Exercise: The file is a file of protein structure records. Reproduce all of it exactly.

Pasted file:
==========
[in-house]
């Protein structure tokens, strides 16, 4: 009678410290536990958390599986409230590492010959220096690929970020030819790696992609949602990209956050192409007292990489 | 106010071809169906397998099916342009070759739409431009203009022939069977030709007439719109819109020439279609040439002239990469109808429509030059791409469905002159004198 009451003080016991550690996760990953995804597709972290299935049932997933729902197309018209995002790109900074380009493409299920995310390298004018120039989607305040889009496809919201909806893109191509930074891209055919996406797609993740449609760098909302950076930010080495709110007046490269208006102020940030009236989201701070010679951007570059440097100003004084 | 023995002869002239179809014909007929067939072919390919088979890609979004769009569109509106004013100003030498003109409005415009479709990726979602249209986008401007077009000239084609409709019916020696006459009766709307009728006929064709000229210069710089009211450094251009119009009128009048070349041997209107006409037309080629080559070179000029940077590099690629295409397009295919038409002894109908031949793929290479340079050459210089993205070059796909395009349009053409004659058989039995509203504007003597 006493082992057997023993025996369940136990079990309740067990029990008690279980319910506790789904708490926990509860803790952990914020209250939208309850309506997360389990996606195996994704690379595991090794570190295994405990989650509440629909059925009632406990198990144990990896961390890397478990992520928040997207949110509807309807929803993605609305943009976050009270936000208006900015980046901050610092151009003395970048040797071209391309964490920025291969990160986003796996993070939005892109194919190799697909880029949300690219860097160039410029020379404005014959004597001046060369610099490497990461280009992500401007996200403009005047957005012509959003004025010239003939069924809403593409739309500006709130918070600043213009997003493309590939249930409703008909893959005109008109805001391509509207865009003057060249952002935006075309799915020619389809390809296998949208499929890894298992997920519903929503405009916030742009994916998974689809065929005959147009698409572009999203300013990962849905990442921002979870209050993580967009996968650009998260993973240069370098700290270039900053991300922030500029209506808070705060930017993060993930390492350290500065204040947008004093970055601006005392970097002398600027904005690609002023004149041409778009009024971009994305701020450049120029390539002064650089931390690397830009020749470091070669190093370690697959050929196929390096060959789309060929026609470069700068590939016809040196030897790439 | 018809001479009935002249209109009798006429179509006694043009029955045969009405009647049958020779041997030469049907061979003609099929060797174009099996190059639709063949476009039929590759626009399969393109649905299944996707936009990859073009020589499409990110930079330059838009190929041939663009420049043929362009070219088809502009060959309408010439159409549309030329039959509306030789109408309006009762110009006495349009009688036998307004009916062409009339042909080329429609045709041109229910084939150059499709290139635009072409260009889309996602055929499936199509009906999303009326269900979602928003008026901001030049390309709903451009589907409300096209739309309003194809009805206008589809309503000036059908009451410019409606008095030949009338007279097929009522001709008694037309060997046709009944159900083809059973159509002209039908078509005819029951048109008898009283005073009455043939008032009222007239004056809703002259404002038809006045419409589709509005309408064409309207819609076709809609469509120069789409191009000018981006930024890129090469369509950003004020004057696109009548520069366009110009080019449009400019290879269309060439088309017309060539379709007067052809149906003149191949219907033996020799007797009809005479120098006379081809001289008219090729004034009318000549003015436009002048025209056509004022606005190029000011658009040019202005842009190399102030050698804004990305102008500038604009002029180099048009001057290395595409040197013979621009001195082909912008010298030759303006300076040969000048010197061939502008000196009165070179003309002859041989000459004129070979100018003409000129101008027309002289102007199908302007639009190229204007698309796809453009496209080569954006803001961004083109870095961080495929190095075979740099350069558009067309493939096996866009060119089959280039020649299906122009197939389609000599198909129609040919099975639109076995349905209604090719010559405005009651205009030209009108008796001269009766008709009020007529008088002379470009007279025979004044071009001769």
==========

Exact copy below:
[in-house]
């Protein structure tokens, strides 16, 4: 009678410290536990958390599986409230590492010959220096690929970020030819790696992609949602990209956050192409007292990489 | 106010071809169906397998099916342009070759739409431009203009022939069977030709007439719109819109020439279609040439002239990469109808429509030059791409469905002159004198 009451003080016991550690996760990953995804597709972290299935049932997933729902197309018209995002790109900074380009493409299920995310390298004018120039989607305040889009496809919201909806893109191509930074891209055919996406797609993740449609760098909302950076930010080495709110007046490269208006102020940030009236989201701070010679951007570059440097100003004084 | 023995002869002239179809014909007929067939072919390919088979890609979004769009569109509106004013100003030498003109409005415009479709990726979602249209986008401007077009000239084609409709019916020696006459009766709307009728006929064709000229210069710089009211450094251009119009009128009048070349041997209107006409037309080629080559070179000029940077590099690629295409397009295919038409002894109908031949793929290479340079050459210089993205070059796909395009349009053409004659058989039995509203504007003597 006493082992057997023993025996369940136990079990309740067990029990008690279980319910506790789904708490926990509860803790952990914020209250939208309850309506997360389990996606195996994704690379595991090794570190295994405990989650509440629909059925009632406990198990144990990896961390890397478990992520928040997207949110509807309807929803993605609305943009976050009270936000208006900015980046901050610092151009003395970048040797071209391309964490920025291969990160986003796996993070939005892109194919190799697909880029949300690219860097160039410029020379404005014959004597001046060369610099490497990461280009992500401007996200403009005047957005012509959003004025010239003939069924809403593409739309500006709130918070600043213009997003493309590939249930409703008909893959005109008109805001391509509207865009003057060249952002935006075309799915020619389809390809296998949208499929890894298992997920519903929503405009916030742009994916998974689809065929005959147009698409572009999203300013990962849905990442921002979870209050993580967009996968650009998260993973240069370098700290270039900053991300922030500029209506808070705060930017993060993930390492350290500065204040947008004093970055601006005392970097002398600027904005690609002023004149041409778009009024971009994305701020450049120029390539002064650089931390690397830009020749470091070669190093370690697959050929196929390096060959789309060929026609470069700068590939016809040196030897790439 | 018809001479009935002249209109009798006429179509006694043009029955045969009405009647049958020779041997030469049907061979003609099929060797174009099996190059639709063949476009039929590759626009399969393109649905299944996707936009990859073009020589499409990110930079330059838009190929041939663009420049043929362009070219088809502009060959309408010439159409549309030329039959509306030789109408309006009762110009006495349009009688036998307004009916062409009339042909080329429609045709041109229910084939150059499709290139635009072409260009889309996602055929499936199509009906999303009326269900979602928003008026901001030049390309709903451009589907409300096209739309309003194809009805206008589809309503000036059908009451410019409606008095030949009338007279097929009522001709008694037309060997046709009944159900083809059973159509002209039908078509005819029951048109008898009283005073009455043939008032009222007239004056809703002259404002038809006045419409589709509005309408064409309207819609076709809609469509120069789409191009000018981006930024890129090469369509950003004020004057696109009548520069366009110009080019449009400019290879269309060439088309017309060539379709007067052809149906003149191949219907033996020799007797009809005479120098006379081809001289008219090729004034009318000549003015436009002048025209056509004022606005190029000011658009040019202005842009190399102030050698804004990305102008500038604009002029180099048009001057290395595409040197013979621009001195082909912008010298030759303006300076040969000048010197061939502008000196009165070179003309002859041989000459004129070979100018003409000129101008027309002289102007199908302007639009190229204007698309796809453009496209080569954006803001961004083109870095961080495929190095075979740099350069558009067309493939096996866009060119089959280039020649299906122009197939389609000599198909129609040919099975639109076995349905209604090719010559405005009651205009030209009108008796001269009766008709009020007529008088002379470009007279025979004044071009001769």